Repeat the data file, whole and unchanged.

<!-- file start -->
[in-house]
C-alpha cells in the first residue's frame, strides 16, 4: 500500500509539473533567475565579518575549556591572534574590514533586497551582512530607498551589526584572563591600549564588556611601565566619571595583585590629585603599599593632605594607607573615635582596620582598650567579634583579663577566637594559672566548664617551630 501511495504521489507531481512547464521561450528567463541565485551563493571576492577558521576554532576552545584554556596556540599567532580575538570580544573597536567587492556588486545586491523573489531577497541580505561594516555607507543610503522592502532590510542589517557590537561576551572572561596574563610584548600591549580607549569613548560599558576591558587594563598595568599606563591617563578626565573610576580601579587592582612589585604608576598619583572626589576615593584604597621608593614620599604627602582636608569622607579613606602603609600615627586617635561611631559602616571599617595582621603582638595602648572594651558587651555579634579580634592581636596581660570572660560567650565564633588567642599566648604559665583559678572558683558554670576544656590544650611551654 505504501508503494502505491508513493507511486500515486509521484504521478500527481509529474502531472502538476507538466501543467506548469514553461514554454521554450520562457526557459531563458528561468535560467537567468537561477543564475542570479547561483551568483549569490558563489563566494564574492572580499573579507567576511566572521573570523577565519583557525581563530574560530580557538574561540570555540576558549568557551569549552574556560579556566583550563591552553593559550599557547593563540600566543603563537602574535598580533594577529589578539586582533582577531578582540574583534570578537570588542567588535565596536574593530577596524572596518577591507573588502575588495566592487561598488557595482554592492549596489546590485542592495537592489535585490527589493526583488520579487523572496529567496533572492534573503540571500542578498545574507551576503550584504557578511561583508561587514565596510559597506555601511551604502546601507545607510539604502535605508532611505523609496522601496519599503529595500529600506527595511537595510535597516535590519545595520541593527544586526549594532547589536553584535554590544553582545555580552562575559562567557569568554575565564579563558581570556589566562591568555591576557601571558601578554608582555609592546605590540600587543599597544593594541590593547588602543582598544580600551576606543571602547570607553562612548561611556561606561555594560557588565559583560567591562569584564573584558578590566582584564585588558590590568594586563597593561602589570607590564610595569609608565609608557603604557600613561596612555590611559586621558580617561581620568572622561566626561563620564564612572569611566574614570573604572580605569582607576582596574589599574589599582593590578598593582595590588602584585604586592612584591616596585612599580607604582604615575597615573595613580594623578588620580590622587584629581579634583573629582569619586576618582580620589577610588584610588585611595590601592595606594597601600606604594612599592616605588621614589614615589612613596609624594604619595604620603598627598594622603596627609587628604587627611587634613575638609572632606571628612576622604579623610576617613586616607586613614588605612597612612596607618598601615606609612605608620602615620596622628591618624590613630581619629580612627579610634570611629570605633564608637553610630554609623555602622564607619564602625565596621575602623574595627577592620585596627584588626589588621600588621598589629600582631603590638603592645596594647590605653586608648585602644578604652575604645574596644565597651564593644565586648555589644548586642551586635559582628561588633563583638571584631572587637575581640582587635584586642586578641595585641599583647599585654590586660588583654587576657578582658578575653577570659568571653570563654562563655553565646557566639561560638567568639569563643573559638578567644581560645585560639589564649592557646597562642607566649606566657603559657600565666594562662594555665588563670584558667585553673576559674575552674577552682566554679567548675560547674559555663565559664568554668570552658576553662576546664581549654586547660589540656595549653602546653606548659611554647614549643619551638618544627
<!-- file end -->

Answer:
[in-house]
C-alpha cells in the first residue's frame, strides 16, 4: 500500500509539473533567475565579518575549556591572534574590514533586497551582512530607498551589526584572563591600549564588556611601565566619571595583585590629585603599599593632605594607607573615635582596620582598650567579634583579663577566637594559672566548664617551630 501511495504521489507531481512547464521561450528567463541565485551563493571576492577558521576554532576552545584554556596556540599567532580575538570580544573597536567587492556588486545586491523573489531577497541580505561594516555607507543610503522592502532590510542589517557590537561576551572572561596574563610584548600591549580607549569613548560599558576591558587594563598595568599606563591617563578626565573610576580601579587592582612589585604608576598619583572626589576615593584604597621608593614620599604627602582636608569622607579613606602603609600615627586617635561611631559602616571599617595582621603582638595602648572594651558587651555579634579580634592581636596581660570572660560567650565564633588567642599566648604559665583559678572558683558554670576544656590544650611551654 505504501508503494502505491508513493507511486500515486509521484504521478500527481509529474502531472502538476507538466501543467506548469514553461514554454521554450520562457526557459531563458528561468535560467537567468537561477543564475542570479547561483551568483549569490558563489563566494564574492572580499573579507567576511566572521573570523577565519583557525581563530574560530580557538574561540570555540576558549568557551569549552574556560579556566583550563591552553593559550599557547593563540600566543603563537602574535598580533594577529589578539586582533582577531578582540574583534570578537570588542567588535565596536574593530577596524572596518577591507573588502575588495566592487561598488557595482554592492549596489546590485542592495537592489535585490527589493526583488520579487523572496529567496533572492534573503540571500542578498545574507551576503550584504557578511561583508561587514565596510559597506555601511551604502546601507545607510539604502535605508532611505523609496522601496519599503529595500529600506527595511537595510535597516535590519545595520541593527544586526549594532547589536553584535554590544553582545555580552562575559562567557569568554575565564579563558581570556589566562591568555591576557601571558601578554608582555609592546605590540600587543599597544593594541590593547588602543582598544580600551576606543571602547570607553562612548561611556561606561555594560557588565559583560567591562569584564573584558578590566582584564585588558590590568594586563597593561602589570607590564610595569609608565609608557603604557600613561596612555590611559586621558580617561581620568572622561566626561563620564564612572569611566574614570573604572580605569582607576582596574589599574589599582593590578598593582595590588602584585604586592612584591616596585612599580607604582604615575597615573595613580594623578588620580590622587584629581579634583573629582569619586576618582580620589577610588584610588585611595590601592595606594597601600606604594612599592616605588621614589614615589612613596609624594604619595604620603598627598594622603596627609587628604587627611587634613575638609572632606571628612576622604579623610576617613586616607586613614588605612597612612596607618598601615606609612605608620602615620596622628591618624590613630581619629580612627579610634570611629570605633564608637553610630554609623555602622564607619564602625565596621575602623574595627577592620585596627584588626589588621600588621598589629600582631603590638603592645596594647590605653586608648585602644578604652575604645574596644565597651564593644565586648555589644548586642551586635559582628561588633563583638571584631572587637575581640582587635584586642586578641595585641599583647599585654590586660588583654587576657578582658578575653577570659568571653570563654562563655553565646557566639561560638567568639569563643573559638578567644581560645585560639589564649592557646597562642607566649606566657603559657600565666594562662594555665588563670584558667585553673576559674575552674577552682566554679567548675560547674559555663565559664568554668570552658576553662576546664581549654586547660589540656595549653602546653606548659611554647614549643619551638618544627